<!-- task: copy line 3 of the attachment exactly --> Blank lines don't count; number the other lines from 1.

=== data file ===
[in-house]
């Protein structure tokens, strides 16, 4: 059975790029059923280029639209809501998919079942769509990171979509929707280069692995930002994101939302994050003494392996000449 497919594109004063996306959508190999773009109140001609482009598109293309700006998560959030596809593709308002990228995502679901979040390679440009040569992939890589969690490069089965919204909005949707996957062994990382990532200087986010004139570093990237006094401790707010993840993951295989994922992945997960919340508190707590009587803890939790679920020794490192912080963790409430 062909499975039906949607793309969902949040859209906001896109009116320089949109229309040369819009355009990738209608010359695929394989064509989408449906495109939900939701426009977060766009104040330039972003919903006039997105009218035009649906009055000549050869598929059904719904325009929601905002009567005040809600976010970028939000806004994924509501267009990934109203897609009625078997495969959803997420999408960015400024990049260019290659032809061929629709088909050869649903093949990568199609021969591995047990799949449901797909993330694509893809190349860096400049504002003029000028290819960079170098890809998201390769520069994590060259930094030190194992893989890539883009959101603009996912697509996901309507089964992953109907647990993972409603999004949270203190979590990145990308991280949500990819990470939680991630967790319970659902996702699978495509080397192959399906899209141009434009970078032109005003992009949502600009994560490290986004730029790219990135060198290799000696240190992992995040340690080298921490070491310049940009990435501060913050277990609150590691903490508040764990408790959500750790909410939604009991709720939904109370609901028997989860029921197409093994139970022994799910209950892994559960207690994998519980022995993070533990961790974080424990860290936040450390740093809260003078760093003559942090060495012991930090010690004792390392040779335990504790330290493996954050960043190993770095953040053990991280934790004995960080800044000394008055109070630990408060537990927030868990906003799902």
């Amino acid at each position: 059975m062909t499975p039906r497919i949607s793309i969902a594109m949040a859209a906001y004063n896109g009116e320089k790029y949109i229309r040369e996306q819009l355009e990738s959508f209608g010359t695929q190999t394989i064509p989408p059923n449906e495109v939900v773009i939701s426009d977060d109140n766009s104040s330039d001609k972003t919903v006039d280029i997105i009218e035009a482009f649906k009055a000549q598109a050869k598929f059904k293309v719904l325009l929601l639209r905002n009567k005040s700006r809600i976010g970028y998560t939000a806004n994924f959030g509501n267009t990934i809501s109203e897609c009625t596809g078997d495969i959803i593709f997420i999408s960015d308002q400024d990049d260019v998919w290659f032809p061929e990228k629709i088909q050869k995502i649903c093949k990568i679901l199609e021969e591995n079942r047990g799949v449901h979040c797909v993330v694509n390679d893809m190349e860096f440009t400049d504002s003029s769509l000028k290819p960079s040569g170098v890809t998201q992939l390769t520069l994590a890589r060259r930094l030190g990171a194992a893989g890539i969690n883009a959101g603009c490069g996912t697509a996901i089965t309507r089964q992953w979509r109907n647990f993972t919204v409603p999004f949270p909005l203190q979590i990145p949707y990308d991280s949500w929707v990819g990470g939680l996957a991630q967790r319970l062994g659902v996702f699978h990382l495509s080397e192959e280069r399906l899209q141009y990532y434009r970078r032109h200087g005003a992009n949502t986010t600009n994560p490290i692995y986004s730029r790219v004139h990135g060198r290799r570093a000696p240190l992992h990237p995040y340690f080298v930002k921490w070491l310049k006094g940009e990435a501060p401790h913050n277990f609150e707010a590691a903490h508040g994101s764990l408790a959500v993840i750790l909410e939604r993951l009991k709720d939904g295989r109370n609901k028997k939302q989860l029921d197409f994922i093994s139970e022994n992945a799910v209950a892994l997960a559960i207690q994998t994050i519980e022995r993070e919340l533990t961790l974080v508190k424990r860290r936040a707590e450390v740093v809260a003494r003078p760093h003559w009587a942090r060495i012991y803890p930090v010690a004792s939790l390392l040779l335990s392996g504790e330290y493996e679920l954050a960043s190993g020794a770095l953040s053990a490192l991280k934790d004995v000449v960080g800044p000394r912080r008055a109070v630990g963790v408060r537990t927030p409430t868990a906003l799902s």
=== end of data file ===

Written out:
């Amino acid at each position: 059975m062909t499975p039906r497919i949607s793309i969902a594109m949040a859209a906001y004063n896109g009116e320089k790029y949109i229309r040369e996306q819009l355009e990738s959508f209608g010359t695929q190999t394989i064509p989408p059923n449906e495109v939900v773009i939701s426009d977060d109140n766009s104040s330039d001609k972003t919903v006039d280029i997105i009218e035009a482009f649906k009055a000549q598109a050869k598929f059904k293309v719904l325009l929601l639209r905002n009567k005040s700006r809600i976010g970028y998560t939000a806004n994924f959030g509501n267009t990934i809501s109203e897609c009625t596809g078997d495969i959803i593709f997420i999408s960015d308002q400024d990049d260019v998919w290659f032809p061929e990228k629709i088909q050869k995502i649903c093949k990568i679901l199609e021969e591995n079942r047990g799949v449901h979040c797909v993330v694509n390679d893809m190349e860096f440009t400049d504002s003029s769509l000028k290819p960079s040569g170098v890809t998201q992939l390769t520069l994590a890589r060259r930094l030190g990171a194992a893989g890539i969690n883009a959101g603009c490069g996912t697509a996901i089965t309507r089964q992953w979509r109907n647990f993972t919204v409603p999004f949270p909005l203190q979590i990145p949707y990308d991280s949500w929707v990819g990470g939680l996957a991630q967790r319970l062994g659902v996702f699978h990382l495509s080397e192959e280069r399906l899209q141009y990532y434009r970078r032109h200087g005003a992009n949502t986010t600009n994560p490290i692995y986004s730029r790219v004139h990135g060198r290799r570093a000696p240190l992992h990237p995040y340690f080298v930002k921490w070491l310049k006094g940009e990435a501060p401790h913050n277990f609150e707010a590691a903490h508040g994101s764990l408790a959500v993840i750790l909410e939604r993951l009991k709720d939904g295989r109370n609901k028997k939302q989860l029921d197409f994922i093994s139970e022994n992945a799910v209950a892994l997960a559960i207690q994998t994050i519980e022995r993070e919340l533990t961790l974080v508190k424990r860290r936040a707590e450390v740093v809260a003494r003078p760093h003559w009587a942090r060495i012991y803890p930090v010690a004792s939790l390392l040779l335990s392996g504790e330290y493996e679920l954050a960043s190993g020794a770095l953040s053990a490192l991280k934790d004995v000449v960080g800044p000394r912080r008055a109070v630990g963790v408060r537990t927030p409430t868990a906003l799902s």